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Darren Wilson Will Not Face Federal Charges In Fatal Shooting Of Michael Brown
Darren Wilson, the white police officer whose fatal shooting of an unarmed black 18-year-old in Ferguson, Missouri, led to months of unrest and revived a debate on race and law enforcement in the US, will not face federal criminal charges.
The Department of Justice announced on Wednesday that after a six-month inquiry it has concluded no civil rights charges should be brought against Wilson for killing Michael Brown. A grand jury in St Louis decided last November not to indict Wilson on state charges.
“There is no evidence upon which prosecutors can rely to disprove Wilson’s stated subjective belief that he feared for his safety,” the Department of Justice report concluded, according to law enforcement officials.
The decision concludes the second half of a politically-charged investigation into Wilson’s shooting of Brown on 9 August following an altercation in a residential side-street.
It was widely expected by protesters who allege that Brown’s killing was a criminal act.
Prosecutors might have charged Wilson under a 19th-century federal law – known technically as Section 242 of Title 18 – that makes it a crime for anyone acting with government authority to “wilfully deprive a person of a right or privilege protected by the Constitution or laws of the United States.”
Evidence that Wilson intentionally victimised Brown because of his race would have been needed for civil rights officials at the Justice Department to prosecute the 28-year-old officer, who quit his job at the Ferguson police department following the state grand jury’s decision.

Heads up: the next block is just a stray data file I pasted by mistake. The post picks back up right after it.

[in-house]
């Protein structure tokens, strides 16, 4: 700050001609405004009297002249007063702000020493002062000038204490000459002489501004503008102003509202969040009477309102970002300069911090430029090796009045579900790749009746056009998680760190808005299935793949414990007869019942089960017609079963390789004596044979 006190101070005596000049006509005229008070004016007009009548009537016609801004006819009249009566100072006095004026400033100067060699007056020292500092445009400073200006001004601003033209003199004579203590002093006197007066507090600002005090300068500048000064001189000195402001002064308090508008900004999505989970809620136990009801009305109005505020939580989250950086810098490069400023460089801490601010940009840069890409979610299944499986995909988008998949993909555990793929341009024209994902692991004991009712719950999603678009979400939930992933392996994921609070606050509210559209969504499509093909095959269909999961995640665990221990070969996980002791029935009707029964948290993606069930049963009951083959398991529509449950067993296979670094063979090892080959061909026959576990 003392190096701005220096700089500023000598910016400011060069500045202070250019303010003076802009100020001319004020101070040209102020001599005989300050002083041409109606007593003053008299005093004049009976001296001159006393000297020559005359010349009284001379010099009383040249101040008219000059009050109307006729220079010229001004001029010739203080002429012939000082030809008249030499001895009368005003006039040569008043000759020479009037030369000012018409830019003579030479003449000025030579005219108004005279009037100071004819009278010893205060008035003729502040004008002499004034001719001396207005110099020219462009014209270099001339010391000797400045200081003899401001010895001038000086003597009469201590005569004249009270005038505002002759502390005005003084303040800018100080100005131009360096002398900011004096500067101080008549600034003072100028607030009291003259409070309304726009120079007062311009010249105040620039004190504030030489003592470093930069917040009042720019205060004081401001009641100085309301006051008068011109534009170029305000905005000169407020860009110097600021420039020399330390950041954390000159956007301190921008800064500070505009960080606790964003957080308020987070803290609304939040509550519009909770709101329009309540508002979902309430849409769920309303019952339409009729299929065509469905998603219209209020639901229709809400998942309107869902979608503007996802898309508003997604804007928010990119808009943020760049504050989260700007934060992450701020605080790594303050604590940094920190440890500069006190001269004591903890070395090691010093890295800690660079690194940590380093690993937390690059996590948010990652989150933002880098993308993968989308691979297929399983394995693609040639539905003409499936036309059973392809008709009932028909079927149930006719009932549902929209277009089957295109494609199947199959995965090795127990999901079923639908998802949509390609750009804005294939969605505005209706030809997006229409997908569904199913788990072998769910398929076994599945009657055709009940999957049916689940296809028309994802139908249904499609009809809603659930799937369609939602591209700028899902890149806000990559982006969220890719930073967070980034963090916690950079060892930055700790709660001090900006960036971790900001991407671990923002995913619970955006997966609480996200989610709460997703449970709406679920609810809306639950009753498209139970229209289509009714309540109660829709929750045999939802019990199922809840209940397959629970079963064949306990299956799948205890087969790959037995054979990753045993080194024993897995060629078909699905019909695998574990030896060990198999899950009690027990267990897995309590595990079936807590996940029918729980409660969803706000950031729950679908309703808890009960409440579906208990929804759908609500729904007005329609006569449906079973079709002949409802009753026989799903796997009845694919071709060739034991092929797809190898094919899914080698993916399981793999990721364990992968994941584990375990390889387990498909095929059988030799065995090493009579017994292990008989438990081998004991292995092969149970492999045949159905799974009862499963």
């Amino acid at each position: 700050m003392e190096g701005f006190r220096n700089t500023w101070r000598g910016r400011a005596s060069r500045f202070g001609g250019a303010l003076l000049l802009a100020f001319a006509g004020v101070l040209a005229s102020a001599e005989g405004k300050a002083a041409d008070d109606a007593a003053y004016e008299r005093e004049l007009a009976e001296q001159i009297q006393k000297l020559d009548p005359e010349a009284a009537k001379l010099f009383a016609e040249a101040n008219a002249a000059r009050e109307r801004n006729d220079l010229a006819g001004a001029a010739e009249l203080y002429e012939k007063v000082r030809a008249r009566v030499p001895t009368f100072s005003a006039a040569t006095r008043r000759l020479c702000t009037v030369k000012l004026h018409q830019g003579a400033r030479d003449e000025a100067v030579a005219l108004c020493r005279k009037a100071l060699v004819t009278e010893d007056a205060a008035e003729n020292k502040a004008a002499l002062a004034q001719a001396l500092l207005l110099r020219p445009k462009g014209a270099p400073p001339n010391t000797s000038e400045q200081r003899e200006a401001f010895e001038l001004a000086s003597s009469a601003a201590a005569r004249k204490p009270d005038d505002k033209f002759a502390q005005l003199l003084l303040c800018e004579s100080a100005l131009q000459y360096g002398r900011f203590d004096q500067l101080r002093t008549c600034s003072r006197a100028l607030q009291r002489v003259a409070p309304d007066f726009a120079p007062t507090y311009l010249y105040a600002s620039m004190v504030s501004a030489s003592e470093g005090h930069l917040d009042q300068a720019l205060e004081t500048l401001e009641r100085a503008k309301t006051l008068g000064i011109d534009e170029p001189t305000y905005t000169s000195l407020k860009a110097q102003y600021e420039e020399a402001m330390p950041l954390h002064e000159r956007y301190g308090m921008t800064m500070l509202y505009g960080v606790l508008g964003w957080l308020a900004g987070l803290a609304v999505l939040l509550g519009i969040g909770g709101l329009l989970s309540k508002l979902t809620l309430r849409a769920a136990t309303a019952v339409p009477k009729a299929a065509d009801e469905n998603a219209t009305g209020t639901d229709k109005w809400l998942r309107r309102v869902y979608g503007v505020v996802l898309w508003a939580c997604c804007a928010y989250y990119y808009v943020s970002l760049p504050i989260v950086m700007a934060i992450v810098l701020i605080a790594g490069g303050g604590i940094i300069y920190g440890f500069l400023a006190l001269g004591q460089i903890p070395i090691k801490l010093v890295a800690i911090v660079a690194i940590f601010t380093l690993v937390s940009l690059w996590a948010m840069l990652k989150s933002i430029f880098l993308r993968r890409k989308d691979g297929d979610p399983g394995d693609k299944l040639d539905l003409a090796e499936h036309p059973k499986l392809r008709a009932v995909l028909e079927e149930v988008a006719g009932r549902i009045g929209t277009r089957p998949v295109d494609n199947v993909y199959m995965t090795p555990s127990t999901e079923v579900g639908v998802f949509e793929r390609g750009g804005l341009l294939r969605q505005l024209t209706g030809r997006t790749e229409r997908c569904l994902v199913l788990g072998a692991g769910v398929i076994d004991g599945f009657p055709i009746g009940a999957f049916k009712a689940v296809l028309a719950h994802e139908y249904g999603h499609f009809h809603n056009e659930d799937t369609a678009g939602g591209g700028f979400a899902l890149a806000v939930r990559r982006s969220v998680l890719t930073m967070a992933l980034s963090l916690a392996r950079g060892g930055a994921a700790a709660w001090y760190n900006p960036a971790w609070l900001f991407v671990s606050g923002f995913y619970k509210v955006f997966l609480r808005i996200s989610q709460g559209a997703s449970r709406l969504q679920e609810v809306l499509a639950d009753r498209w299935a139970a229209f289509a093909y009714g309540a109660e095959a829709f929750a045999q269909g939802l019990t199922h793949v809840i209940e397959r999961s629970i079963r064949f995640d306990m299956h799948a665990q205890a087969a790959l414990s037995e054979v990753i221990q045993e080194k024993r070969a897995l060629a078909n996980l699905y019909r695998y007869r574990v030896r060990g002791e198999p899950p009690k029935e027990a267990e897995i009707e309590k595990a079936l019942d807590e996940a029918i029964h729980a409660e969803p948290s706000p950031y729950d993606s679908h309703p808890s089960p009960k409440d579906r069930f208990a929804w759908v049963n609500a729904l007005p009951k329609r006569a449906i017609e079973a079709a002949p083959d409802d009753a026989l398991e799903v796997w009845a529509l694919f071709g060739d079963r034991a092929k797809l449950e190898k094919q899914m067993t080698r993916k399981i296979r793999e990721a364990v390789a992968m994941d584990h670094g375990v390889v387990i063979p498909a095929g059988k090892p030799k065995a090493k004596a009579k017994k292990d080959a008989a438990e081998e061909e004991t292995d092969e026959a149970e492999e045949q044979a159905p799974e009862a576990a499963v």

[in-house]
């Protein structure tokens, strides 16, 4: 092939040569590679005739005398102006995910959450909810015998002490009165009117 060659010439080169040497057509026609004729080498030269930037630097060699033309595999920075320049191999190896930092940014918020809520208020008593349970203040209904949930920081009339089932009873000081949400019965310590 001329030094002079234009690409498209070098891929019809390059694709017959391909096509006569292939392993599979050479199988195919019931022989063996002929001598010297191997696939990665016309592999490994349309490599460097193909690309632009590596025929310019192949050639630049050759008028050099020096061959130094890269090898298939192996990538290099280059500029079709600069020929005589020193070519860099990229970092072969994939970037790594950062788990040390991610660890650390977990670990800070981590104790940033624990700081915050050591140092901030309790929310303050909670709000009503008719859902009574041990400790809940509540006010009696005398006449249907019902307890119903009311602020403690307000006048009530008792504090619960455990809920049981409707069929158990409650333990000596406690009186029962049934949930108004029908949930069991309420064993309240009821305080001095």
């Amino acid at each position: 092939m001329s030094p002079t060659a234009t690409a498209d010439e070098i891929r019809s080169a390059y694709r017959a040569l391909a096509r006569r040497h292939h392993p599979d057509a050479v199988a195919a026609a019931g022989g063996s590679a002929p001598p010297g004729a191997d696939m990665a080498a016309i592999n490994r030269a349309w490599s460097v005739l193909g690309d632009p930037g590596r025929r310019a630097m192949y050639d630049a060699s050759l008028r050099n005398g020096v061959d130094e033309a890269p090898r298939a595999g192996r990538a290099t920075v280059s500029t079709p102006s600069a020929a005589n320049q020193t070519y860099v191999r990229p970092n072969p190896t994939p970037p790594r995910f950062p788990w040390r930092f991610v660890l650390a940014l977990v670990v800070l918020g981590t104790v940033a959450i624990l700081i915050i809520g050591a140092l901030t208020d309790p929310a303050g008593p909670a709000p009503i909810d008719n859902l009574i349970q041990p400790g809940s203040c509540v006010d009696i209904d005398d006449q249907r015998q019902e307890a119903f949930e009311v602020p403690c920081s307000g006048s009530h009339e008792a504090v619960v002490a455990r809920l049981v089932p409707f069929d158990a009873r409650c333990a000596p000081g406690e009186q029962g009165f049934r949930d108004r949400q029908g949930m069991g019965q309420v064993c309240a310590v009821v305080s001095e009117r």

The same high bar was in place for a two-year investigation into the 2012 killing in Florida of Trayvon Martin, an unarmed black teenager, by George Zimmerman, a neighbourhood watchman. The Justice Department said last month that Zimmerman would not be charged .
Wilson’s supporters accused Eric Holder, the attorney general, of burying news that no charges would be brought on the same day his officials accused Ferguson police of a pattern of racial bias in a sweepingly critical report after a review of the department’s practices.
“The FBI appeared to conclude their inquiries into officer Wilson months ago,” said Ron Hosko, the president of the law enforcement legal defense fund. “Yet the Attorney General seems to have delayed the announcement of this decision despite knowing the conclusions.”
Protests erupted on the streets of Ferguson, a small northern suburb of St Louis, after Brown’s death in August. For successive nights, heavily armed police clashed with demonstrators, firing teargas and rubber bullets to drive hundreds of people out of the centre of the town. A night of rioting, looting and arson followed November’s grand jury decision.
An attorney for Brown’s family was expected to comment later on Wednesday. Wilson’s attorney could not be reached for comment.
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